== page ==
Critiques of the Psychotherapy System

Since moving to NYC at the start of 2018 and having to go through the process of finding a new therapist again, I have felt the wrath of the mental health system come done on me time and time again. I have been dealing with mental health issues for a number of years now (see this video for my backstory) and have had my share of experience with the broken mental health system. At times I have heard people reference the idea that our mental health system is broken, but I have never come across someone really engaging with what precisely is wrong. While there are many different topics that could be analyzed when critiquing mental illness treatment, I want to focus on the institution of individual psychotherapy in this post. As I write this I made generalizations that will always have exceptions, but these overarching problems are grounded in my experiences working with a multitude of therapists with different training, in various settings, and across three regions of the US. I have spent a lot of time in therapy and I feel I am well qualified to share my opinion on where this system is falling short.

Where our treatment process of individual psychotherapy goes wrong:

  1. By far my biggest grievance with the mental health treatment system is the structure we use to pay for services. From the economics classes I have taken in college I have learned that the fundamental force of the economy is that people respond to incentives. In this epoch, most of the incentives that drive people center around money. Many therapists and mental health professionals have wonderful intentions of helping people, but that does not change the fact that this is how they make their living. If you spend time with a mental health provider you are expected to pay them whether you feel better or not, whether they helped you or not, whether you got the service you hoped or not. This system means therapists have no real incentive to give quality service other than being good people. Many therapists try hard out of the goodness of their hearts, but this is not always enough. Another implication of this is that therapists and other mental health providers want to keep their clients in treatment for as long as possible because then they get paid more. This results is mental health professionals trying to keep clients just sick enough that they need help and can make money off them. This is no joke as it has happened to me. Therapists do not have an incentive to help you get better if you pay them for each session. A better way to address this issue is for therapists to get paid once the client sees results. Many services do not get paid compensation until the service is complete, so I don’t see why mental health could not implement this as well. It would incentivize therapists to do their best for every single client. This solution may not solve everything, but it could at least help address this core structural problem.fbdf4b998973a4fff251372144f9d89d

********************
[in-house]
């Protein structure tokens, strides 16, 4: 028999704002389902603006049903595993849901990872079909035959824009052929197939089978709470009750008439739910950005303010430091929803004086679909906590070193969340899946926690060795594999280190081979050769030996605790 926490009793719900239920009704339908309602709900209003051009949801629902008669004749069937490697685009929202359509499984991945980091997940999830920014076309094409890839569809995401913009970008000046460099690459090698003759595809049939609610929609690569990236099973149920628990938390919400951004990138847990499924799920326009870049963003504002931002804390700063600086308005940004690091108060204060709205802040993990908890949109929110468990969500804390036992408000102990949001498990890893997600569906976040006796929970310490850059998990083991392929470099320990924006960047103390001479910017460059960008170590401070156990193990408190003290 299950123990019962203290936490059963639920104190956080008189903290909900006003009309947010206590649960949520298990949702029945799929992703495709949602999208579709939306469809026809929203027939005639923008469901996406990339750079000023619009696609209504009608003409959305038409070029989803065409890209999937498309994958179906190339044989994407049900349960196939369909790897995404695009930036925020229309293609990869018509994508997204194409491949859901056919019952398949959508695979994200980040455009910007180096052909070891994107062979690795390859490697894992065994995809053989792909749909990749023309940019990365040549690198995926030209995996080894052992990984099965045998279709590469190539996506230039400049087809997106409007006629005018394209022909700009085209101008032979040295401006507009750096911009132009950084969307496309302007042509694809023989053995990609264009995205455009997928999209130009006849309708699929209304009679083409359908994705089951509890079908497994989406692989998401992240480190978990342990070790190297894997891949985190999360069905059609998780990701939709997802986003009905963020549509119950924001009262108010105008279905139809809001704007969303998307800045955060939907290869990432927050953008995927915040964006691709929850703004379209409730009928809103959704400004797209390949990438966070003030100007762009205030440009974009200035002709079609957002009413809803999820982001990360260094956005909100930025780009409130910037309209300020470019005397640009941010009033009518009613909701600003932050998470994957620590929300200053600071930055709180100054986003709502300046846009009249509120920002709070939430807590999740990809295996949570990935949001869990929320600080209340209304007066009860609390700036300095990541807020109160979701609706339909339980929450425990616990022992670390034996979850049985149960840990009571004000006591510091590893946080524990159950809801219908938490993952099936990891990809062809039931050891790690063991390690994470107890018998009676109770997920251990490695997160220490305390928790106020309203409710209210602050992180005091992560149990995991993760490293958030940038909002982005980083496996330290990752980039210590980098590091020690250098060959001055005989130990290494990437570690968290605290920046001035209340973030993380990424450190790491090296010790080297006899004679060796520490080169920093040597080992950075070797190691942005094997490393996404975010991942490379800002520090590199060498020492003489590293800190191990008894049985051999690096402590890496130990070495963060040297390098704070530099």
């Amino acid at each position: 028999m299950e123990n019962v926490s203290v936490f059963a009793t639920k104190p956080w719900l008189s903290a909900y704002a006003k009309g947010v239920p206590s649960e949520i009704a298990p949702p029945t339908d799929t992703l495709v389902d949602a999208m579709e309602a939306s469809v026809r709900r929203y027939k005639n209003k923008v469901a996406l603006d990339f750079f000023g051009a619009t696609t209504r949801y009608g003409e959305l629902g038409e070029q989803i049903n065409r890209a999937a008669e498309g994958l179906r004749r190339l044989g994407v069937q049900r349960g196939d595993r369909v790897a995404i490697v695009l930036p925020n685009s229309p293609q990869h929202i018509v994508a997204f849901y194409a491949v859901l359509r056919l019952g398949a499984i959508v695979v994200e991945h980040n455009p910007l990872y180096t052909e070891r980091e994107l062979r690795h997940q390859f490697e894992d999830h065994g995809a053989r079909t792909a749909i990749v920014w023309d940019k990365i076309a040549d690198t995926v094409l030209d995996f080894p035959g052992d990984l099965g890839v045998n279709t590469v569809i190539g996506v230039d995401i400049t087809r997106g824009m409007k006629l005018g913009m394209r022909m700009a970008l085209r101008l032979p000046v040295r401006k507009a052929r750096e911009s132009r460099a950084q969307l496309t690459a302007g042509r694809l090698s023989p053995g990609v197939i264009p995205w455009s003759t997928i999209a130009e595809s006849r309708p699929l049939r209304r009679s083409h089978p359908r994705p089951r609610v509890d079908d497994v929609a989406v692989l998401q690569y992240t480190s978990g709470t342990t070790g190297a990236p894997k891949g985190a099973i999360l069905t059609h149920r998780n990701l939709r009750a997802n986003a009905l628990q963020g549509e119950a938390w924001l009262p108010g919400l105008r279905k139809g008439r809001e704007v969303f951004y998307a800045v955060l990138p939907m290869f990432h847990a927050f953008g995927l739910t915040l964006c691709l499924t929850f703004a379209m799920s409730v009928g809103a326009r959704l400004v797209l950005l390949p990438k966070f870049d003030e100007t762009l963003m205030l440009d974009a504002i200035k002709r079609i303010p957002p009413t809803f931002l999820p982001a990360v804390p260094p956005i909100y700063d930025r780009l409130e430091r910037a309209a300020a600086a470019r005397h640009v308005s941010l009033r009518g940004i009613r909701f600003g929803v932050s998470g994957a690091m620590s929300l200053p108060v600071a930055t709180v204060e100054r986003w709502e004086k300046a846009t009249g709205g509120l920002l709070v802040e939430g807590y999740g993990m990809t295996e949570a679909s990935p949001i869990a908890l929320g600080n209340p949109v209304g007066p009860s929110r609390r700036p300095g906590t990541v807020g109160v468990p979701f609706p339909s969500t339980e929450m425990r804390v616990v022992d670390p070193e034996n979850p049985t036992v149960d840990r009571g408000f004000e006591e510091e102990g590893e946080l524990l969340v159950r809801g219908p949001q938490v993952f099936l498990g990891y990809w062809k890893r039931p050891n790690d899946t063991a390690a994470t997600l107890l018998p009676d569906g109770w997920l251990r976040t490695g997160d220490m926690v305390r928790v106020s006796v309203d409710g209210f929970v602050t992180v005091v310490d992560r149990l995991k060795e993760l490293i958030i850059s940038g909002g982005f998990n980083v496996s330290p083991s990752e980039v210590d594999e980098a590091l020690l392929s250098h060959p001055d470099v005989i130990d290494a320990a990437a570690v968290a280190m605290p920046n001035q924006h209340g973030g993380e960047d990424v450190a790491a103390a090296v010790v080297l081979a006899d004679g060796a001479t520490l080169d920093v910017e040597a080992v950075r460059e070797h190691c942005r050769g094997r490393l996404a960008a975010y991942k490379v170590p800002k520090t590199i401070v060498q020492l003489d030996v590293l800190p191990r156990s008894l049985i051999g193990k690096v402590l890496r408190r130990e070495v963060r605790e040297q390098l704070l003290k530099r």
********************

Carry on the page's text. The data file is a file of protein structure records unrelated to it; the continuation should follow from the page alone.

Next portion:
2. The second biggest issue in my mind is something I have noticed because I have moved twice over the course of my treatment process. With each move I have had to say goodbye to a phenomenal therapist who understood me. Because of how licensing is structured this person who you relied on for months or even years is now all of sudden completely cut off from you. It is an unfair system and I don’t see why therapists should not be able to communicate with their patients across states. In no way would it be a breach of confidentiality if it were done in a smart, respectful way. This is not an issue that applies to everyone, but many people encounter having to move at times in their life that may not be ideal. After going through the process of building up trust and understanding with someone it is hard to start over. This issue could be easily resolved if there was a national licensing exam so therapists could freely communicate with clients across state lines via Skype, FaceTime, and phone calls, to continue supporting those who have cultivated a strong relationship with their therapist and want to maintain this.